Frederick Etchells

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Frederick Etchells (14 September 1886 - 1973) was an English artist and architect.

Biography[edit]

Armistice Day, Munitions Centre by Frederick Etchells

Etchells was born in Newcastle upon Tyne. His early education was through William Lethaby at the London School of Kensington, now known as The Royal College of Art, which brought him into contact with the Bloomsbury Group.

He was a contributor to the Omega Workshops, but was one of those breaking away with Wyndham Lewis; this breakaway began the Rebel Art Centre, with the Rebel Art Movement, somewhat akin to the Dadaists in Paris. The Rebel Art Movement transformed into the Vorticists several of his illustrations appeared in the issues of the literary magazine BLAST of which there were only two issues. There was a Manifesto, which not all of the artists involved signed up to; Etchells himself excluded his name from the manifesto. However William Roberts later painted Etchells holding the copy of BLAST in his work "The Vorticists at the Restaurant de la Tour Eiffel, Spring 1915". Roberts wrote to Etchells wanting to confront Lewis about his prominence in the authorship of the magazine, to which Etchells declined since he no longer wanted anything to do with it.[1] He, unlike many of the others from the Vorticists, remained acquainted with Roger Fry.

Etchells's most significant work is his translation of Le Corbusier's Vers une architecture known in its English title as Towards a New Architecture: This has now been re-translated by John Goodman in his version Toward an Architecture 2007. Etchells later translated another book of Corbusier's Urbanisme, which in its English translation became The City of Tomorrow. He gradually moved into architecture after a period of book publication, with the Haslewood Press. Later he became a church and conservation architect. He had close associations with John Betjeman who was a tenant in one of his flats in Mayfair, this was during the period when Betjeman was a journalist with The Architectural Review. One of his restorations was St Andrew's Church, Plymouth; he also restored St George's Church, Donnington, West Sussex after a fire in 1939,[2] and St James's Church, Abinger Common, Surrey in 1950 after bomb damage during World War II.[3]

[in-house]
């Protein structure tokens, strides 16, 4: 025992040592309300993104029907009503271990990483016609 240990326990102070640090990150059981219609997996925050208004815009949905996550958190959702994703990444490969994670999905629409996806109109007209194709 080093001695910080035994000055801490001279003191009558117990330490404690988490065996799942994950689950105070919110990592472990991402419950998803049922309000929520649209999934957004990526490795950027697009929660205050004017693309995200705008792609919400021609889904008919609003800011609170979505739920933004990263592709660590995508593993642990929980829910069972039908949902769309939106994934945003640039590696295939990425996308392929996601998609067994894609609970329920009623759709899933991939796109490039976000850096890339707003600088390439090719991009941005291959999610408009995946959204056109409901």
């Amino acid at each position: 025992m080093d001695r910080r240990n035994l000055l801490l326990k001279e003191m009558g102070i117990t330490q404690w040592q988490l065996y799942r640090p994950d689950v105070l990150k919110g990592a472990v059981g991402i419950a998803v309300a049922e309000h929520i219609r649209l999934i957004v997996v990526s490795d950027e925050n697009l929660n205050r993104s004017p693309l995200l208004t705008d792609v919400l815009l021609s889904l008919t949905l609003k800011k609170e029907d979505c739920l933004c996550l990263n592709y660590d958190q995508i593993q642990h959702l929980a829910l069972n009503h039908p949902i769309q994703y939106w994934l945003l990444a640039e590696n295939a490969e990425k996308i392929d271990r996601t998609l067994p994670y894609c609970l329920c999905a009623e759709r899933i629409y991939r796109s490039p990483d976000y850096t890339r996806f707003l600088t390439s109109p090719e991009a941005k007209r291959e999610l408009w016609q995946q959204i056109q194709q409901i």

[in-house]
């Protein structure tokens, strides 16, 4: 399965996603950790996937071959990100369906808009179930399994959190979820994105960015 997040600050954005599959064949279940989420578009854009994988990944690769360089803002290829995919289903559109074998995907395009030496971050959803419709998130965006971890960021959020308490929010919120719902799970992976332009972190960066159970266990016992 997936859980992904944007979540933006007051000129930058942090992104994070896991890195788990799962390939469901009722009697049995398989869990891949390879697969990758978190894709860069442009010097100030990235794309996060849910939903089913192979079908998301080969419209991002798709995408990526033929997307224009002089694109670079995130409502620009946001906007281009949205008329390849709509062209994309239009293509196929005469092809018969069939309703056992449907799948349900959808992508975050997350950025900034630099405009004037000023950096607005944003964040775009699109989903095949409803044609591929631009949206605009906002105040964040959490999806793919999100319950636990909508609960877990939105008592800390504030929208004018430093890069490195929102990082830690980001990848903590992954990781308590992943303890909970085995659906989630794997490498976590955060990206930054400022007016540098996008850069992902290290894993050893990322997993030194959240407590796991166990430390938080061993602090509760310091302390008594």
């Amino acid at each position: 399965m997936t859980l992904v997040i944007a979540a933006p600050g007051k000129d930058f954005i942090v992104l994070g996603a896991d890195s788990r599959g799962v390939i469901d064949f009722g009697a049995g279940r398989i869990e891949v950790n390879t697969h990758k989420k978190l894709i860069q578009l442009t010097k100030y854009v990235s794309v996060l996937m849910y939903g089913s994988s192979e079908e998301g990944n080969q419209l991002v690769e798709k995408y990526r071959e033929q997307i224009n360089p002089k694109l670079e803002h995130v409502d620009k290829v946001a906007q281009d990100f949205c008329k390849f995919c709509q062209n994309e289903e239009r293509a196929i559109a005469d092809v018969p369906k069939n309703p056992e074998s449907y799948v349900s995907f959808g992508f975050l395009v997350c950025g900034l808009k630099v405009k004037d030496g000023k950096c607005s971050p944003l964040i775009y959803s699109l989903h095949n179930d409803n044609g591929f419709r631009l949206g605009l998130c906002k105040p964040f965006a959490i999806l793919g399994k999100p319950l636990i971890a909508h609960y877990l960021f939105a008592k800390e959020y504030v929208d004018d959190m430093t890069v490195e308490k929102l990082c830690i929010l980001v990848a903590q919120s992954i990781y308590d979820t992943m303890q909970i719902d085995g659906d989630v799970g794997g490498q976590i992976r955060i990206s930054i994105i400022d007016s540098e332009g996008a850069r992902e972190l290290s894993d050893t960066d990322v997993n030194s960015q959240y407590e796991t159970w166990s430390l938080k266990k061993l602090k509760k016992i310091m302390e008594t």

He contributed articles to the journal The Studio.

He was an active member of the Society for the Protection of Ancient Buildings (SPAB) and a founding member of the Georgian Group.

He was married to Hester Margaret Sainsbury who was a book illustrator, painter and artist known for her performances to music.

References[edit]

  1. ^ Dickson, Malcolm. Etchells (1886-1973), 2005. Architectural Association Library. Interview with Susan Wyatt.
  2. ^ Nairn & Pevsner 1965, pp. 208–209.
  3. ^ Nairn & Pevsner 1971, p. 85.

Sources[edit]

  • Aldham, Dinah Frederick Etchells, Artist and Architect. London, Architectural Association (dissertation), 1977.
  • Dickson, Malcolm. Etchells (1886–1973). London, Architectural Association Library (thesis), 2005.
  • Ind, Rosy & Wilson, Andrew "Frederick Etchells: Plain Homebuilder Where is your Vortex?" International Centrum voor Structuranalyse en Constructivisme. (ICSAC) Cahier 9/9: Vorticism. Brussels: 1988.
  • Nairn, Ian; Pevsner, Nikolaus (1965). The Buildings of England: Sussex. Harmondsworth: Penguin Books. ISBN 0-14-071028-0. 
  • Nairn, Ian; Pevsner, Nikolaus (1971) [1962]. The Buildings of England: Surrey (2nd ed.). Harmondsworth: Penguin Books. ISBN 0-300-09675-5.